Branded tests designed to predict if breast cancer will come back vary in accuracy, according to a new study.
Four tests differed in their ability to predict if breast cancer would return 0-10 or 5-10 years after diagnosis.
Lead researcher Dr Ivana Sestak said the results could help doctors decide on the best test for their patients.
“If a woman is deemed high risk of recurrence by any test, the benefit of chemotherapy is greatest. In contrast, if a woman is deemed low risk then endocrine therapy alone will be sufficient and patients could forego chemotherapy and its side effects,” she said.
Researchers at Queen Mary University of London used each test on tumour samples from 774 women, and looked at whether the patients’ cancers returned after treatment.
The women all had the most common type of breast cancer, called oestrogen-receptor positive (ER+), HER2-negative breast cancer. The cancer was at an early stage and had been treated with hormone therapy.
Which tests were compared?
- Oncotype Dx Recurrence Score
- PAM50-based Prosigna Risk of Recurrence Score (ROR)
- Breast Cancer Index (BCI)
- EndoPredict (EPclin)
Each test looks for different genetic ‘signatures’ to predict the chance of the cancer coming back. This could help decide who needs extra treatment to lower the risk of recurrence.
National Institute for Health and Care Excellence (NICE) guidelines had recommended Oncotype DX in the UK, but a reversal of this decision is under consultation. None of the other tests are recommended by NICE or routinely used in the UK.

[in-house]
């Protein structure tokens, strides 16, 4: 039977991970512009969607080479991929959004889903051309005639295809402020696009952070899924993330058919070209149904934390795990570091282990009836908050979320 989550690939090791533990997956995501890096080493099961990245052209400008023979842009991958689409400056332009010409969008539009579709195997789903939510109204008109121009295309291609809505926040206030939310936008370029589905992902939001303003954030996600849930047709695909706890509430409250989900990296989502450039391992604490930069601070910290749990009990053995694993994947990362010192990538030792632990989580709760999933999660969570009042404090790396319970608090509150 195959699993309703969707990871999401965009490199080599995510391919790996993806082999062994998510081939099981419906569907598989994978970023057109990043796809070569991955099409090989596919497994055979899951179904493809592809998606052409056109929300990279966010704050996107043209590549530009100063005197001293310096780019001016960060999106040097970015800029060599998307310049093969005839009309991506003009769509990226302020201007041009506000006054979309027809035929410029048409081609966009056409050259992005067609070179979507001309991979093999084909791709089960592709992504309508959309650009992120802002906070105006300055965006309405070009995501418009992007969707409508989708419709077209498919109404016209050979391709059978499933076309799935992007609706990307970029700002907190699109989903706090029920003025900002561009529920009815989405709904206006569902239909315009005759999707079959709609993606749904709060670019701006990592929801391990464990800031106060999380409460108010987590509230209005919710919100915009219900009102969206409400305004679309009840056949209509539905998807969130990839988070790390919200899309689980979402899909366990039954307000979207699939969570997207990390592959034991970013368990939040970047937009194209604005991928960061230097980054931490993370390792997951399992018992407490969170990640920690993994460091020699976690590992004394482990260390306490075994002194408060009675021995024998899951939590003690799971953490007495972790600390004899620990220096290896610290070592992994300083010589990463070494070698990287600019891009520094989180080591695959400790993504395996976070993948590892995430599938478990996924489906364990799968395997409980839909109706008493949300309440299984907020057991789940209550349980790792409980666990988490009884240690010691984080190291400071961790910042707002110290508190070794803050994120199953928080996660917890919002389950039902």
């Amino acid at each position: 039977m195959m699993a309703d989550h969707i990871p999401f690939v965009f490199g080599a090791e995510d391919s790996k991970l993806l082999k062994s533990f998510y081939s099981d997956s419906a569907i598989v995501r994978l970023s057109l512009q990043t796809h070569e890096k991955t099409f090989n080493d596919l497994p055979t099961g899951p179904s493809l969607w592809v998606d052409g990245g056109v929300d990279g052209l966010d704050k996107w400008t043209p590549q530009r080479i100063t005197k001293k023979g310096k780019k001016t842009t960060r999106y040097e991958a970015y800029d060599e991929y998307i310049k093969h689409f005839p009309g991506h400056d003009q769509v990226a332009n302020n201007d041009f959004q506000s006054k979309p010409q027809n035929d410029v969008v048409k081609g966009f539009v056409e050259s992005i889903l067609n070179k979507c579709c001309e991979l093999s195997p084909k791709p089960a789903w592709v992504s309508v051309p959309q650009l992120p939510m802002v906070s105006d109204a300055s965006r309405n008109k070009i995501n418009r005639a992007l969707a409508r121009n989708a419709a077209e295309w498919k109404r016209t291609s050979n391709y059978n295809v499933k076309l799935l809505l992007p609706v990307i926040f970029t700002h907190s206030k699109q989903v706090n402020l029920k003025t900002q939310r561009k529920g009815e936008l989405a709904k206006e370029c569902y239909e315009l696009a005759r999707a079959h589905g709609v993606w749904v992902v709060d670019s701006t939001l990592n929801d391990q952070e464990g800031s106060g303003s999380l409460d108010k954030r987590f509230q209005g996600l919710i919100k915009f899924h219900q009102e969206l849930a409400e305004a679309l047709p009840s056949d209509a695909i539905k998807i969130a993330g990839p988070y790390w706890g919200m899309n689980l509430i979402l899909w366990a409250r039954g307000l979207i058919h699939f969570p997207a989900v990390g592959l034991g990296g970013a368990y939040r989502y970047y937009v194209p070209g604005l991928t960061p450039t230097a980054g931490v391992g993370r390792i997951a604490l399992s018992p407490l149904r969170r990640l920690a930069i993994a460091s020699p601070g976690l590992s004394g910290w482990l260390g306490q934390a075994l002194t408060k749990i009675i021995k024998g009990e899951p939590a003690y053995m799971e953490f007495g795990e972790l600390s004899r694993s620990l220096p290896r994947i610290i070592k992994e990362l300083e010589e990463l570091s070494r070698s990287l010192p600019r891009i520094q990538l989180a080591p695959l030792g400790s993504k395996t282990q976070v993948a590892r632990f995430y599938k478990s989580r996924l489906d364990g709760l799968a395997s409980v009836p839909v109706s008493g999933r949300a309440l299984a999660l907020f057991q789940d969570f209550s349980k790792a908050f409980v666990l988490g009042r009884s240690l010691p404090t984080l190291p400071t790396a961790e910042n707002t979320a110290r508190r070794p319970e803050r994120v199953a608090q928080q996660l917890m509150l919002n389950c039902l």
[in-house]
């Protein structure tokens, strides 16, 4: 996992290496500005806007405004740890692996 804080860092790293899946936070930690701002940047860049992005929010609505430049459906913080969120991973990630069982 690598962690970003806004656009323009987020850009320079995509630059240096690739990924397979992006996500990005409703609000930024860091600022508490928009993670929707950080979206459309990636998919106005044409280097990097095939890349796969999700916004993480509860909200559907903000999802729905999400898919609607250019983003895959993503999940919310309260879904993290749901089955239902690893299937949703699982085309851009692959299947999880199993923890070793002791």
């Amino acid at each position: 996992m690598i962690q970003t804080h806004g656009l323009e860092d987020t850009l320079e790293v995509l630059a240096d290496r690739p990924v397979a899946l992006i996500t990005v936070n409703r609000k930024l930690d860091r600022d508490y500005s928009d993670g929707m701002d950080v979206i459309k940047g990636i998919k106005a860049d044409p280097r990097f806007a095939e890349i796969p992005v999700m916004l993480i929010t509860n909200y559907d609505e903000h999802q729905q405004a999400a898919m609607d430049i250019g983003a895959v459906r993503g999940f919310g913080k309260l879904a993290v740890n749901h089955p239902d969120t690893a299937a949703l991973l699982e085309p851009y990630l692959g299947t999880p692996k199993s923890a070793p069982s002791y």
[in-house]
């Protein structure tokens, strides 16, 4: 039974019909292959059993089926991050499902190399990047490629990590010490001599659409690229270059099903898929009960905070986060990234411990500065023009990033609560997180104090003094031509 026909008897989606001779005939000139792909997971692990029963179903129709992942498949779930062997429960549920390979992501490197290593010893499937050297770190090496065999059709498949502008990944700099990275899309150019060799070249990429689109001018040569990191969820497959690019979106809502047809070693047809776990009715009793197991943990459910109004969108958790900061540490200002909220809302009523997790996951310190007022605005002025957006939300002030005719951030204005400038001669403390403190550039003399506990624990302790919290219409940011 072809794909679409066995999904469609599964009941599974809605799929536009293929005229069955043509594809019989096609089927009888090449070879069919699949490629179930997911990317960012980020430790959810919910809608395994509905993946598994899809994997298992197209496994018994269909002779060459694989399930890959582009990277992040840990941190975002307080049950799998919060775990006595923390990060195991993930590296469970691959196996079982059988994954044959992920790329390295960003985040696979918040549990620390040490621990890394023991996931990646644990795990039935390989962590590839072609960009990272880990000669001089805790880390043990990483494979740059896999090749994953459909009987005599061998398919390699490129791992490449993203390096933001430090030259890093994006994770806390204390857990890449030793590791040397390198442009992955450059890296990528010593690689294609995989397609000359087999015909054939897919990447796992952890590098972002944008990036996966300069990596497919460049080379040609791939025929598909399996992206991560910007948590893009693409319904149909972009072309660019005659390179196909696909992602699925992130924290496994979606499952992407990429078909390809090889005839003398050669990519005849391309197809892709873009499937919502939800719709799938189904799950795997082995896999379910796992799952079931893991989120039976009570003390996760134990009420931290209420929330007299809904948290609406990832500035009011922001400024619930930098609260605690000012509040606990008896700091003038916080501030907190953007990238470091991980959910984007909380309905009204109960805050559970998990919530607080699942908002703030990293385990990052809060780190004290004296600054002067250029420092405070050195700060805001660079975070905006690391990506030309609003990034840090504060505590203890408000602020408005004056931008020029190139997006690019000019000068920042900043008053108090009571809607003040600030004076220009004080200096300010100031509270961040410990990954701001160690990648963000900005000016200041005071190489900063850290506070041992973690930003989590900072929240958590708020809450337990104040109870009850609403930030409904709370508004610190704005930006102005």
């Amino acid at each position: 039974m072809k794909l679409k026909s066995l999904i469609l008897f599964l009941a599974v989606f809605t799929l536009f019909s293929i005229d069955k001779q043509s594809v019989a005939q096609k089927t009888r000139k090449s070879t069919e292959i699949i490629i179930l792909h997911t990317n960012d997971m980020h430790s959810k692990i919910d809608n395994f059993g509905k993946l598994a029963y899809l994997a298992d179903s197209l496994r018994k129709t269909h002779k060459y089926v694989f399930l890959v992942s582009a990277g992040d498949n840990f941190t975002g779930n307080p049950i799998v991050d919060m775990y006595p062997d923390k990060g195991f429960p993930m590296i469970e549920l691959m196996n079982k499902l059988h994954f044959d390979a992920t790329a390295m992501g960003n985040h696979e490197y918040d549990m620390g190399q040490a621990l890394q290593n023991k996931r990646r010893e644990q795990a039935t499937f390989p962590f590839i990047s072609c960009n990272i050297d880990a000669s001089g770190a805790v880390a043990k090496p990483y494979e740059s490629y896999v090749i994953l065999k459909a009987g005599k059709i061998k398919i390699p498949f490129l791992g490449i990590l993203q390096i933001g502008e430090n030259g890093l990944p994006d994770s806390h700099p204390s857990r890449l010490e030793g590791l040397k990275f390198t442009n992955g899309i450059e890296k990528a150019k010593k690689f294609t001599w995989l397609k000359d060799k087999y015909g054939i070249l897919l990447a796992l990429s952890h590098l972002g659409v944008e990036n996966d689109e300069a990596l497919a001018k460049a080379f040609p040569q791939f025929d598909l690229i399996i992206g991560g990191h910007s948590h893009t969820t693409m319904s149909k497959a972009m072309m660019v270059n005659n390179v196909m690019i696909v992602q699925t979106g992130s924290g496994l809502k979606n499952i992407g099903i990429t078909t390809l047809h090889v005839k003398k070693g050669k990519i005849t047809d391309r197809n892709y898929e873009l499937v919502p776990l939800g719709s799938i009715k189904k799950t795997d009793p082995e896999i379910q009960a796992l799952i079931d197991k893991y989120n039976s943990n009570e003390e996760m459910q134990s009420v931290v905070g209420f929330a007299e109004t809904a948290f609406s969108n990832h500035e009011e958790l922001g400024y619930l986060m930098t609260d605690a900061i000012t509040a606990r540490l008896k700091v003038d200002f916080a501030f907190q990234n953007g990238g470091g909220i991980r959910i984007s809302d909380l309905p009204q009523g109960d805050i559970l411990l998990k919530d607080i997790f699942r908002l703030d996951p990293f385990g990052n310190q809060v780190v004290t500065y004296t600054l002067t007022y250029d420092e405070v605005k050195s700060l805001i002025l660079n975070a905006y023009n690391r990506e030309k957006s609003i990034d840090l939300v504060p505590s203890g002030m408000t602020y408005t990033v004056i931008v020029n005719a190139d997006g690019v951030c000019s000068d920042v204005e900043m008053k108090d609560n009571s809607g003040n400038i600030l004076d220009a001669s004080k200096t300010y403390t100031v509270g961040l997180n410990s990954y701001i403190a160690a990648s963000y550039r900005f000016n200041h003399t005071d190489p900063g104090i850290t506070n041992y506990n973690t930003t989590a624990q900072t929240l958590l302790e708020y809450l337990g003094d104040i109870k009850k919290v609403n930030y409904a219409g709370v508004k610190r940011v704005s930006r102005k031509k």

The study, published in JAMA Oncology, found that in women whose breast cancer hadn’t spread to their lymph nodes the older Oncotype DX test was the worst at predicting return of the cancer.
All four tests were useful in predicting recurrence 0-10 years after diagnosis. But only the ROR test, followed by the BCI and EPclin tests, were useful for predicting later stage recurrence between 5-10 years after diagnosis.
Deciding which patients to treat, and how to treat them
Sestak said that being able to accurately predict the risk of breast cancer returning is especially important as women may be prescribed hormone therapy to stop the disease returning for many years.
“If we were better able to accurately assess a woman’s long-term risk, then some women may be able to end their endocrine therapy after five years,” she said. “But for those deemed high risk of a late recurrence, continuing their endocrine therapy would be a valuable option.”
All four tests gave better predictions than other tests that don’t take genetics into account. But all tests performed poorly when it came to women whose breast cancer had spread to their lymph nodes.
Professor Arnie Purushotham, Cancer Research UK’s senior clinical adviser, said the study shows which tests might be most useful in helping to predict which cases of certain types of breast cancer are likely to return, and within what timeframe.
“This could help patients and their doctors decide on the best course of treatment and whether to extend the use of hormone therapies which are given to try and prevent this from happening,” he said.
Martin Ledwick, Cancer Research UK’s head information nurse, agreed and said the next step will be to work out if we can use these tests to accurately predict who benefits most from ongoing treatment.